Your Office Coach
Each Wednesday, nationally syndicated workplace columnist Marie G. McIntyre, Ph. D., answers your “in the trenches” workplace questions on everything from team-building to getting a raise to dealing with difficult people.
Question: Two weeks after joining a small medical practice, I was directed by the senior physician to switch positions with a co-worker. My job involved filing medical records, while “Carol” managed the front desk. The senior physician switched us because several patients had complained that Carol was unfriendly. I was absolutely stunned and told the doctor that I did not feel prepared to handle the reception duties. Despite my concerns, he moved Carol to the back office. She was very upset. Now the environment has become tense and hostile, because Carol seems to feel that I’m responsible for this change. She has said that I should either do the job that I was hired for or leave. How can I fix this? Not My Fault
Question: My boss has a hard time keeping his feelings to himself. For example, he frequently tells us that he’ll probably be fired because management doesn’t like him. He also says that senior management has doubts about the value of our department. Because of his paranoid comments, the staff is starting to feel resentful toward the company, and morale is declining rapidly. Personally, I’m very happy with both the company and my job, but my manager’s pessimistic attitude still drags me down. What can I do? Bummed Out
Question: “I made the mistake of flirting with 'Jack,' a young man who recently joined our company. I am a middle-age, married woman, so this was silly. The flirtation only involved smiling and talking and joking around, but I soon realized the error of my ways and cooled things off. For the past three weeks, I have avoided Jack as much as possible. He works in a different department, but we do have to collaborate on a few projects. Unfortunately, he seems to be expressing his resentment in a bizarre and childish manner.
Question: “How do you deal with an office busybody? One of my co-workers simply must know everything about everyone. She constantly tries to get information about what we are doing or where we are going. This drives us all crazy, but we don’t know what to do. Please help!” No Privacy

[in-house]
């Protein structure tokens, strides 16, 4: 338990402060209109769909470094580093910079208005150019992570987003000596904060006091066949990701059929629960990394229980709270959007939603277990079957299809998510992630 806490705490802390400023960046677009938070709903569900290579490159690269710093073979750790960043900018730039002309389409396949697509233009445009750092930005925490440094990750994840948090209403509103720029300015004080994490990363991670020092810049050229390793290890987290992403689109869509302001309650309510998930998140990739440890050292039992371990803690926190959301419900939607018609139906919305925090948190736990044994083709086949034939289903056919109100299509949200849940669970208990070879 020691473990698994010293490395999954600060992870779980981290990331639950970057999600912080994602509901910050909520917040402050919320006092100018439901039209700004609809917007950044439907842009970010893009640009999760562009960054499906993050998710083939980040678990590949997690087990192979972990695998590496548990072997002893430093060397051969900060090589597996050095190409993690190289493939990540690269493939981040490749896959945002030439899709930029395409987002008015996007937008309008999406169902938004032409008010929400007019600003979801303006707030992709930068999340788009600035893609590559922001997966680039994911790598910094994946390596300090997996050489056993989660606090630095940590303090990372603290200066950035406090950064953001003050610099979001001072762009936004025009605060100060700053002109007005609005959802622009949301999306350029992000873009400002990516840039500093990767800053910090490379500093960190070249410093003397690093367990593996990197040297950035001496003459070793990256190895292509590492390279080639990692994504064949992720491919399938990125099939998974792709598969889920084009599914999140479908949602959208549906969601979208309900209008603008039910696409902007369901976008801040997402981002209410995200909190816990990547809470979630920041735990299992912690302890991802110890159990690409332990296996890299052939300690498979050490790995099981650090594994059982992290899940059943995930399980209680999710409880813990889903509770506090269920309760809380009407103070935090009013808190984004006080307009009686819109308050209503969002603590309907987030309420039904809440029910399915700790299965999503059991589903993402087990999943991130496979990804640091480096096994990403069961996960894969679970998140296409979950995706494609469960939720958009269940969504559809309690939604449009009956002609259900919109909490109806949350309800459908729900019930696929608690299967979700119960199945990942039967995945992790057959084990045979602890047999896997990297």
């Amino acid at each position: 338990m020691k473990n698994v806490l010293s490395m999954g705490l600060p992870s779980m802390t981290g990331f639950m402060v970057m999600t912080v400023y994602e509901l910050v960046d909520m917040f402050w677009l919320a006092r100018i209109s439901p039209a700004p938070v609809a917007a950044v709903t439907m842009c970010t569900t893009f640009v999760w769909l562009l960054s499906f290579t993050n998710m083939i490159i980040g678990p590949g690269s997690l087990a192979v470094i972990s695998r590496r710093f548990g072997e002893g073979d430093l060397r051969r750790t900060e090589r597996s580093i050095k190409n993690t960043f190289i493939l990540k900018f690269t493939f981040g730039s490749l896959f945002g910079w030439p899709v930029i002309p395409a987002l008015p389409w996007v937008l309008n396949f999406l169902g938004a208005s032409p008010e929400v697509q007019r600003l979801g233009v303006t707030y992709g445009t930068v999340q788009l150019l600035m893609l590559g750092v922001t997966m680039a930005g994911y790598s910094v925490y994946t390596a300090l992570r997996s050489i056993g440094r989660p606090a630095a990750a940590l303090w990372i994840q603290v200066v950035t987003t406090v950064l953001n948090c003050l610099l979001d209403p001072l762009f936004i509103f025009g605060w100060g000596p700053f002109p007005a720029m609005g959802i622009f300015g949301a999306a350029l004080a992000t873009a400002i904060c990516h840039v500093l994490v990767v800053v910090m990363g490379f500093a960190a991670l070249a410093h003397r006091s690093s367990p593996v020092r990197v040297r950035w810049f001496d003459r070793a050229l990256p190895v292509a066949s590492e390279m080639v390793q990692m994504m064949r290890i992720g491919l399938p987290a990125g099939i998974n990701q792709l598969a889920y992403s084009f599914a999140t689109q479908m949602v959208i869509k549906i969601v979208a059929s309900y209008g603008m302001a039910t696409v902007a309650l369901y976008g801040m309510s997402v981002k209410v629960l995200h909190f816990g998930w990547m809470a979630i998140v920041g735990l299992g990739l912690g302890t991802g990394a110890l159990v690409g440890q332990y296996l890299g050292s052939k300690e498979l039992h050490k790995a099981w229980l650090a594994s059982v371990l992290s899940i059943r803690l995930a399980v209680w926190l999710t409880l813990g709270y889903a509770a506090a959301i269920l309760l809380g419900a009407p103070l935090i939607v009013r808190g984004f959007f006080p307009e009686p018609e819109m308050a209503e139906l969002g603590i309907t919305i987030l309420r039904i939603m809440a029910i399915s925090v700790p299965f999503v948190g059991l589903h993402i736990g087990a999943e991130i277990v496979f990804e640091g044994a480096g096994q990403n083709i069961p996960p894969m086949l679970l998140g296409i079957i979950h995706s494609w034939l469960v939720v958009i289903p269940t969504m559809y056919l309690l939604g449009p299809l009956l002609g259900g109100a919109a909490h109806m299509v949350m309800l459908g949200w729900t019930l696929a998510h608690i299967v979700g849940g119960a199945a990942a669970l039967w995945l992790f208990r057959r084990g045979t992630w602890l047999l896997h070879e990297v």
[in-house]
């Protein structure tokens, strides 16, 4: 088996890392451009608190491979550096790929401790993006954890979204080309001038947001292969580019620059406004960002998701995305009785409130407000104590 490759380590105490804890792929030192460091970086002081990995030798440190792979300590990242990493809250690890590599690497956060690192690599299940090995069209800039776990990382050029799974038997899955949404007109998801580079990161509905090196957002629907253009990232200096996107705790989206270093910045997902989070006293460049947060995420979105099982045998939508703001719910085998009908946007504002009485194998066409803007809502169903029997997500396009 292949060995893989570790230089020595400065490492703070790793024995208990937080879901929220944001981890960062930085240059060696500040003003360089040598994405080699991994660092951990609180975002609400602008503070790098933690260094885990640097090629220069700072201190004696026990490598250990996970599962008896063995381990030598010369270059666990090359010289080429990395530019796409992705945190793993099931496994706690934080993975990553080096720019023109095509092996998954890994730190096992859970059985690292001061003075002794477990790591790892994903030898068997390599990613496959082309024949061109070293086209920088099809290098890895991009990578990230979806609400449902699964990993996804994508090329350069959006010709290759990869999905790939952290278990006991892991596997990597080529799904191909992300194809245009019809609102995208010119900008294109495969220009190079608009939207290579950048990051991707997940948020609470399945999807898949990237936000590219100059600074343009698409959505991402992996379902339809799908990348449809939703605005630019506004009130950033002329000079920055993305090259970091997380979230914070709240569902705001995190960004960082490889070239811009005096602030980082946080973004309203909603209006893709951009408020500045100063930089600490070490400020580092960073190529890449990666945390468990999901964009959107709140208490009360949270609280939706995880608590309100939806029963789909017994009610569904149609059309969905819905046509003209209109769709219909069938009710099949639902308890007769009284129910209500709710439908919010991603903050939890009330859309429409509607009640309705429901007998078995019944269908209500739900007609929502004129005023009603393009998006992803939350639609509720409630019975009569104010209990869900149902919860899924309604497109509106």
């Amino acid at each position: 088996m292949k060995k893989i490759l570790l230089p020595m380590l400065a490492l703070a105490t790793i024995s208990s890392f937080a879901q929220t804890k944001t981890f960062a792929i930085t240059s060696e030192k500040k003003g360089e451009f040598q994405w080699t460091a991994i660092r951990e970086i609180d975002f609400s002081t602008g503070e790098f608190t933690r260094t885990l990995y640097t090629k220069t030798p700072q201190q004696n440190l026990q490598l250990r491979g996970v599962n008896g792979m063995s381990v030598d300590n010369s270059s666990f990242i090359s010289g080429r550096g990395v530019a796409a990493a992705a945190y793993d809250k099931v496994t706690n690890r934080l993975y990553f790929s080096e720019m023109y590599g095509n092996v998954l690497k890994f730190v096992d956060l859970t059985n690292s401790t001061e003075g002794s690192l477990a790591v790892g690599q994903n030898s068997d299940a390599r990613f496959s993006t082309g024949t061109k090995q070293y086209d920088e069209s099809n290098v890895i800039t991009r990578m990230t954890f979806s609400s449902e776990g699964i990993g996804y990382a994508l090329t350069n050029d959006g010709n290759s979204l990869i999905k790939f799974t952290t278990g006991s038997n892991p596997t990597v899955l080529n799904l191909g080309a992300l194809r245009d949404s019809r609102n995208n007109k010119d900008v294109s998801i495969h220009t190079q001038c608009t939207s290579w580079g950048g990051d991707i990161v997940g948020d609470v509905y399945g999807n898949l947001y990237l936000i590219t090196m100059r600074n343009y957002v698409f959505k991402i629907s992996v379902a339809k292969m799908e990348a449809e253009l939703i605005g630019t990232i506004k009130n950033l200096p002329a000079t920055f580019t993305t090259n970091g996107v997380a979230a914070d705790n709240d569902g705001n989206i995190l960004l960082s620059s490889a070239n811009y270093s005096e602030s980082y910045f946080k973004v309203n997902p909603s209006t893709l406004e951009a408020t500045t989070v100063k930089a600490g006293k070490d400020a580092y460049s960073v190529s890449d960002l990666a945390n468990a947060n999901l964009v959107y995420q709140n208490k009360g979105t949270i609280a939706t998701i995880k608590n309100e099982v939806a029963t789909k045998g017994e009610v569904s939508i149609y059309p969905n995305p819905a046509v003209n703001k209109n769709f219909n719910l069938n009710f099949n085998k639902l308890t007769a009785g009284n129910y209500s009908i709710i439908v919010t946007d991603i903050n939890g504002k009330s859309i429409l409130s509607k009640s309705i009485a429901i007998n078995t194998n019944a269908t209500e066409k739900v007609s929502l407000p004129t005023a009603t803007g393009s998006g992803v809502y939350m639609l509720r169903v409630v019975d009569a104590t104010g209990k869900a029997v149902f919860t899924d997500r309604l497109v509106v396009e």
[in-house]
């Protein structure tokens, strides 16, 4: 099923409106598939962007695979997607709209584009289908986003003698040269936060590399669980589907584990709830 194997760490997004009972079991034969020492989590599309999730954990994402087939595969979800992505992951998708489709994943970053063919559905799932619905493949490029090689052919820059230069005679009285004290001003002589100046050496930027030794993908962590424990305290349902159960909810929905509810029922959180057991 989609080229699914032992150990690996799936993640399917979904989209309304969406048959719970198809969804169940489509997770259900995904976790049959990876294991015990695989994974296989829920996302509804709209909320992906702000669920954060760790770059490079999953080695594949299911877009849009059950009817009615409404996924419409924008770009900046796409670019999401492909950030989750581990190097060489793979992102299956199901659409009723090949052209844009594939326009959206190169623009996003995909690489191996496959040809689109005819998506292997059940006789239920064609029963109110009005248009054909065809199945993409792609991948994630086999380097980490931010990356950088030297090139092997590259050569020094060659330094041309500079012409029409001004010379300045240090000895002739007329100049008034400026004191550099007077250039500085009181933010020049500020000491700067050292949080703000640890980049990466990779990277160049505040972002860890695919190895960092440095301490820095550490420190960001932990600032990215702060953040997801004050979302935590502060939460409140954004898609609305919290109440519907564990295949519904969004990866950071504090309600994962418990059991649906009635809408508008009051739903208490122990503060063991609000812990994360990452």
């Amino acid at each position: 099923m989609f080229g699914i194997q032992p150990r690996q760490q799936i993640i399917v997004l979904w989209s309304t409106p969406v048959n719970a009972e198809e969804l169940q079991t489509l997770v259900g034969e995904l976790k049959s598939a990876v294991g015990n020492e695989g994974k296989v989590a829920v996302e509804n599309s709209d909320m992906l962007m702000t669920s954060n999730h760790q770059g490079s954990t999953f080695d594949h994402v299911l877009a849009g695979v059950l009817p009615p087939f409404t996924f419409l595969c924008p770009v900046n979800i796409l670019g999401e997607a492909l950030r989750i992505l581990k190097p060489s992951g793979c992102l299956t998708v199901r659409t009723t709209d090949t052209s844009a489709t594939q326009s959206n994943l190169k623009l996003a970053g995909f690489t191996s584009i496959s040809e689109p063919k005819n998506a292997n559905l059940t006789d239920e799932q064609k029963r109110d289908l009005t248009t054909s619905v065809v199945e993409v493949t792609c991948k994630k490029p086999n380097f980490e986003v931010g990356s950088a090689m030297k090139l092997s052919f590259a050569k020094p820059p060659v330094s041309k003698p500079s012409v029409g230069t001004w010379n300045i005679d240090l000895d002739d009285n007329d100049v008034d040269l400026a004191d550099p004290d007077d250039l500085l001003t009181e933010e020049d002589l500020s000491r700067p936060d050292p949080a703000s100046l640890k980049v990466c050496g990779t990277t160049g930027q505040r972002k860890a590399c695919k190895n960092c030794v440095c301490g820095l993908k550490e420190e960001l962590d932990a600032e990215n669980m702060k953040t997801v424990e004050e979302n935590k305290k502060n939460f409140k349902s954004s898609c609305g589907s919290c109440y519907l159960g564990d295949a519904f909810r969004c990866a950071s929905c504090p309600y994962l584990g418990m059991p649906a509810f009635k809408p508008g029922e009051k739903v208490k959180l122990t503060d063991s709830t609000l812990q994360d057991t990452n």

Question: “A very young and inexperienced co-worker was recently promoted to general manager of our facility. This has been a difficult transition for everyone. As a department head, I unfortunately have to report to her. ‘Crystal’ is demeaning and condescending to her direct reports. She wants to know every little detail of our work, yet when we call with questions, she gets mad and says “I can’t believe you bothered me with that.” She also has a habit of talking to one department head about another. Crystal and I used to be friends, but that ended when she tried to cover herself by falsely blaming me for a problem. Although I have invested eight years in this company, I’m not sure that I can continue working for someone whom I neither trust nor respect. Going to the owner will do no good, because he is not receptive to feedback. What would you advise?” K.C.
Question: “I used to be one of those high performers with no interpersonal skills. After I was promoted to a supervisory position, management decided that I had difficulty communicating with employees. Because of this perception, I was un-promoted. Since then, I have had a major internal overhaul that has given me a completely different attitude. Is it possible to change management’s negative opinion, or should I just take what I’ve learned and move on?” Seen the Light
Question: “I am upset and frustrated by the favoritism in my company. Some managers make employees follow the rules, while they allow people in other departments to be very disruptive. They sing, shout, chatter constantly, use foul language and dress inappropriately. During my 12 years here, I have always enjoyed my job and received good performance reviews. The pay is excellent, and I get along well with management. If I start over somewhere else, I will lose seniority and vacation time. However, this unfairness keeps me feeling emotionally drained, and sometimes I think I should just leave.” Distressed
Question: “When employers conduct background checks, what happens to applicants with a poor credit rating? After I lost my health insurance, I fell on hard times due to extensive medical bills. Now I’m on the verge of bankruptcy. I’m not applying for jobs that require me to handle cash or deal with financial records, but I still worry that poor credit may hurt my chances. Should I tell interviewers about this issue before they check my background?” Worried
Question: “I was recently hired to supervise two women who don’t seem to do much work. One does crossword puzzles and word search games all day. The other manages to look busy, but is actually surfing the Internet most of the time. I would like to improve this situation, but I’m not sure what to do. I have no training in management, and my boss has an “I don’t care” attitude because she’s leaving in a couple of weeks. Her replacement has already been selected. Should I wait until he starts before I talk to the employees?” Need Help
Question: After being promoted to human resources manager, I discovered that I have been assigned to the most toxic division in our agency. The employees here constantly gossip, backbite and complain. I’ve heard that this is why the last HR manager left. I would love to play a major role in “cleaning up” this group, but I have to move carefully. Some of these people have been here more than 15 years and are protected by civil service regulations. Any suggestions? HR Crusader